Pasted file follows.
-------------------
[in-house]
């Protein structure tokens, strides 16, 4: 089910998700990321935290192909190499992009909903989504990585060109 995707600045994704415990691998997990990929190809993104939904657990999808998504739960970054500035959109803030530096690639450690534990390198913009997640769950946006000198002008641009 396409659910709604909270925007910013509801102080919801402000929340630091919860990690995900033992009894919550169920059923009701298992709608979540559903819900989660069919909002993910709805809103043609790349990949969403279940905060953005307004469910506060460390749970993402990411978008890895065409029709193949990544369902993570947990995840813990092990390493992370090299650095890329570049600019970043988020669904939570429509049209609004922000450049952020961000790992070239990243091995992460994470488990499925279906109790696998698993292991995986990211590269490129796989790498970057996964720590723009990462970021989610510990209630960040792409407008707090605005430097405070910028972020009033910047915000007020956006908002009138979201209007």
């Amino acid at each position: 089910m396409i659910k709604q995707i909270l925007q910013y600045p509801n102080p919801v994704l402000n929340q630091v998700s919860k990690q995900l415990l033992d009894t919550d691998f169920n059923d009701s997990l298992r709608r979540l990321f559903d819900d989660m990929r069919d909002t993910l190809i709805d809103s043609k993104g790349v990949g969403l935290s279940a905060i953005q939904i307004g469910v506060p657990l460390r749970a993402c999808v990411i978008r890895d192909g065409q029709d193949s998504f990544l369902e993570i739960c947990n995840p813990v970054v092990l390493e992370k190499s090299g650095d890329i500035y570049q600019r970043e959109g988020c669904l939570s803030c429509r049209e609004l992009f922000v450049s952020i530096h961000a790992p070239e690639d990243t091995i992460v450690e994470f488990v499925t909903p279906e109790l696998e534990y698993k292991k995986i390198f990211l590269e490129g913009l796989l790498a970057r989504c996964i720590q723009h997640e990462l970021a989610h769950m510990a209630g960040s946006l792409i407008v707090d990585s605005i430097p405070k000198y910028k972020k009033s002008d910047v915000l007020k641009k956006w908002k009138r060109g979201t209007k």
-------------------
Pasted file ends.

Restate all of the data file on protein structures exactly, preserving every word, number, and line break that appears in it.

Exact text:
[in-house]
């Protein structure tokens, strides 16, 4: 089910998700990321935290192909190499992009909903989504990585060109 995707600045994704415990691998997990990929190809993104939904657990999808998504739960970054500035959109803030530096690639450690534990390198913009997640769950946006000198002008641009 396409659910709604909270925007910013509801102080919801402000929340630091919860990690995900033992009894919550169920059923009701298992709608979540559903819900989660069919909002993910709805809103043609790349990949969403279940905060953005307004469910506060460390749970993402990411978008890895065409029709193949990544369902993570947990995840813990092990390493992370090299650095890329570049600019970043988020669904939570429509049209609004922000450049952020961000790992070239990243091995992460994470488990499925279906109790696998698993292991995986990211590269490129796989790498970057996964720590723009990462970021989610510990209630960040792409407008707090605005430097405070910028972020009033910047915000007020956006908002009138979201209007």
């Amino acid at each position: 089910m396409i659910k709604q995707i909270l925007q910013y600045p509801n102080p919801v994704l402000n929340q630091v998700s919860k990690q995900l415990l033992d009894t919550d691998f169920n059923d009701s997990l298992r709608r979540l990321f559903d819900d989660m990929r069919d909002t993910l190809i709805d809103s043609k993104g790349v990949g969403l935290s279940a905060i953005q939904i307004g469910v506060p657990l460390r749970a993402c999808v990411i978008r890895d192909g065409q029709d193949s998504f990544l369902e993570i739960c947990n995840p813990v970054v092990l390493e992370k190499s090299g650095d890329i500035y570049q600019r970043e959109g988020c669904l939570s803030c429509r049209e609004l992009f922000v450049s952020i530096h961000a790992p070239e690639d990243t091995i992460v450690e994470f488990v499925t909903p279906e109790l696998e534990y698993k292991k995986i390198f990211l590269e490129g913009l796989l790498a970057r989504c996964i720590q723009h997640e990462l970021a989610h769950m510990a209630g960040s946006l792409i407008v707090d990585s605005i430097p405070k000198y910028k972020k009033s002008d910047v915000l007020k641009k956006w908002k009138r060109g979201t209007k």